BUSINESS
January 10, 1990 | JOHN O'DELL, TIMES STAFF WRITER
The first public sign that the investors who bought Hawaiian Airlines meant business were the half-page ads in mainland newspapers touting discount flights to Hawaii, with an inter-island hop thrown in for free. But employees of HAL Inc., the airline's holding company, knew things would be different long before the advertisements were published Jan. 2. Most painfully, 242 had been laid off just two weeks before the acquisition was completed Dec. 29.
BUSINESS
December 30, 1989 | JOHN O'DELL, TIMES STAFF WRITER
A Newport Beach investment group headed by developer J. Thomas Talbot and former baseball commissioner Peter V. Ueberroth completed the acquisition Friday of ailing Hawaiian Airlines. The $37-million deal gives the Talbot group 85% of the common stock of HAL Inc., the Honolulu-based holding company for both Hawaiian Airlines and the West Maui Airport, which serves Maui's popular North Shore vacation area. Ueberroth and John H. Magoon Jr.
BUSINESS
December 15, 1989 | From United Press International
Hawaiian Airlines, which has agreed to be taken over by a Newport Beach investor group, said it will reduce its work force by about 200 employees after Jan. 1, 1990, in order to cut costs. Hawaiian Airlines Chief Executive Officer John Magoon Jr. said Wednesday that the layoffs will total just under 7% of the company's total work force and will include both full-time and part-time workers.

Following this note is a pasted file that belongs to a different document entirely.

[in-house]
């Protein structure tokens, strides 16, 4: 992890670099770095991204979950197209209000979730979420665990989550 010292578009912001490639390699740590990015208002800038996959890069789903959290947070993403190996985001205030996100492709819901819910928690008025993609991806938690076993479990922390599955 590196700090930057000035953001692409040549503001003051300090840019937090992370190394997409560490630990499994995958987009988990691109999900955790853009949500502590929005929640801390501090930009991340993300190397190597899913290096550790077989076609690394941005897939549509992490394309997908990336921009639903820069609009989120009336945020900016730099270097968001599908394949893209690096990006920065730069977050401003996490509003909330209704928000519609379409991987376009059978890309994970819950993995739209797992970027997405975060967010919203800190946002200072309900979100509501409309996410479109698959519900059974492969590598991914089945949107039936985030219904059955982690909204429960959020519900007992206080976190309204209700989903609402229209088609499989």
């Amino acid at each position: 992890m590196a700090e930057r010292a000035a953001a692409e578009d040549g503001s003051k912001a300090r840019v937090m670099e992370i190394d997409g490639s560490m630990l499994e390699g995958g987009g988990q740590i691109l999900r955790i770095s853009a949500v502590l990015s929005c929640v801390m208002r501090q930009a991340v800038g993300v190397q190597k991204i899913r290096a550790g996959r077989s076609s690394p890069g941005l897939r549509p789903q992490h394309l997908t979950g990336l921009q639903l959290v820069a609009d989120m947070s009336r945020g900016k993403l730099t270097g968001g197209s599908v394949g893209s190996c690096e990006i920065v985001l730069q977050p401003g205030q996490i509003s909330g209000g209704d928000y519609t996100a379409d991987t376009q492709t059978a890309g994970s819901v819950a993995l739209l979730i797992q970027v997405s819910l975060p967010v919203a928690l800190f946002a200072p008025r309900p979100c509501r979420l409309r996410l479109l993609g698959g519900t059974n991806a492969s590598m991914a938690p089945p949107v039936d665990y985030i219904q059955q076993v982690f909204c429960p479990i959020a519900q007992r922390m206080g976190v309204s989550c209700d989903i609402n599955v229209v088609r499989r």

BUSINESS
October 7, 1989 | JOHN O'DELL, Times Staff Writer
The Newport Beach investment group bidding for control of Hawaiian Airlines moved closer to its goal Friday as four of the air carrier's unions approved new contracts that freeze wages for 36 months. The fifth union, the 650-member Assn. of Flight Attendants, was still counting votes late Friday but was expected to ratify the new contract. Officials of the unions had strongly recommended acceptance of the pact. J.
BUSINESS
December 12, 1989 | JOHN O'DELL, TIMES STAFF WRITER
The investment group seeking to acquire Hawaiian Airlines has altered its purchase agreement in order to pump an additional $15.4 million of working capital into the financially ailing carrier. J. Thomas Talbot, the Newport Beach attorney heading the investment group, also said Monday that the acquisition of the airline holding company, HAL Inc. of Honolulu, is expected to be completed Dec. 29. The $22-per-share acquisition price has not been changed. The Talbot group will pay $27.